Healthy Living

Diabetes Insipidus: It's Not About the Blood Sugar

Diabetes insipidus develops when the body cannot regulate its fluids.

Diabetes insipidus happens when the body is unable to regulate how it handles the fluids. The kidneys are the organs that remove excess body fluids from the bloodstream and store it in your bladder as urine.

If your fluid regulating system is working, your kidneys conserve fluids and don’t pass on as much urine. The kidneys allow other systems like sweating to pass fluids out of the body.

Your body is a wonderful fine-tuned machine, and the volume of body fluids stay balanced through a combination of intake and excretion by the kidneys. Thirst generally determines your fluid intake, but there are always situations where you are compelled to drink more fluid than necessary.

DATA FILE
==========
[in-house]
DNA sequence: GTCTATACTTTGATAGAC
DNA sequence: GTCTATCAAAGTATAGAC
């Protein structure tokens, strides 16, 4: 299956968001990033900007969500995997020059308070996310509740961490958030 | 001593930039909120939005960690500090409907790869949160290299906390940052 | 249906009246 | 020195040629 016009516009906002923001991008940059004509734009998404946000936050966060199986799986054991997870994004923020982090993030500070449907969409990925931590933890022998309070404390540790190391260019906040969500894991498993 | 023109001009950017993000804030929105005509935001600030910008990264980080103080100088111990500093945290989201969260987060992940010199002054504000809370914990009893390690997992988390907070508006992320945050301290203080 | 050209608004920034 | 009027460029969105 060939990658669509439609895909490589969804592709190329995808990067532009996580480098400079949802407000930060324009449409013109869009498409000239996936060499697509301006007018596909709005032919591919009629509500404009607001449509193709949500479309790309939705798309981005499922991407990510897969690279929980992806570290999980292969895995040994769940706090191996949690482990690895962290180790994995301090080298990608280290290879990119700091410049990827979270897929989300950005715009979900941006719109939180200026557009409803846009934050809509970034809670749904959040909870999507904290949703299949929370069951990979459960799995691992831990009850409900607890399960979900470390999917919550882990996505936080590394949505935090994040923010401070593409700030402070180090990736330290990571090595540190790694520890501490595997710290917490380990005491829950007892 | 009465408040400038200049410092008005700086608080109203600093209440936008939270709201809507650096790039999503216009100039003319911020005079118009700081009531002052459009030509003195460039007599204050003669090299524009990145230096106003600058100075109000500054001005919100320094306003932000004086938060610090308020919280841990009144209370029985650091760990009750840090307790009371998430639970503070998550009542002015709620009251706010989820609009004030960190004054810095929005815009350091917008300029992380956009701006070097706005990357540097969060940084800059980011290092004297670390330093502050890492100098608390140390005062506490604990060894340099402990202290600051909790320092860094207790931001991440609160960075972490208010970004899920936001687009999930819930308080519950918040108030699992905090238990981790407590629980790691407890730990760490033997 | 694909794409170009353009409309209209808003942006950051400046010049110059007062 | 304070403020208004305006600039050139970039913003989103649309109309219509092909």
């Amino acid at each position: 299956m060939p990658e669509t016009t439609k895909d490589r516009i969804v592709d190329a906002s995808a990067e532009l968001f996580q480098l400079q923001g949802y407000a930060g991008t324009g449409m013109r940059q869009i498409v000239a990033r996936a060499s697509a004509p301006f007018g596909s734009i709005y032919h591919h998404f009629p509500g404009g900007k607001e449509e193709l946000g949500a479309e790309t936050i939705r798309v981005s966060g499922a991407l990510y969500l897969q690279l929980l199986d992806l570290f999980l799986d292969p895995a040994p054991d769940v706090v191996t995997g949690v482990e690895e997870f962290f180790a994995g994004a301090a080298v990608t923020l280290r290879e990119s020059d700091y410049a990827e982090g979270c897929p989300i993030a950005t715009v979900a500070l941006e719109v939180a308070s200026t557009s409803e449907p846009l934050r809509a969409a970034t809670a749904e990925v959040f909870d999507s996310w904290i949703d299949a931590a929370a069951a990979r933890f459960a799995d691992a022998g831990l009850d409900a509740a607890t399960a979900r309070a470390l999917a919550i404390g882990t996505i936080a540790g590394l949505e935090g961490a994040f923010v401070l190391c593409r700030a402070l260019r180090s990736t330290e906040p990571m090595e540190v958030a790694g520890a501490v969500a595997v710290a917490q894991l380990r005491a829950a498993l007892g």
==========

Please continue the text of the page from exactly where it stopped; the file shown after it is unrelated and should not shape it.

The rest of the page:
The amount of urine you excrete is influenced by the production of vasopressin or an anti-diuretic hormone (ADH). Your body makes and stores ADH in your pituitary gland, which sits at the base of your brain. When your body becomes dehydrated, ADH is released into your bloodstream and becomes concentrated. The kidney tubules trigger the kidneys to release fluids back into the bloodstream rather than exerting it as urine.

When this process is disturbed, you may have central diabetes insipidus or nephrogenic diabetes insipidus. You may also be experiencing gestational diabetes insipidus or primary polydipsia.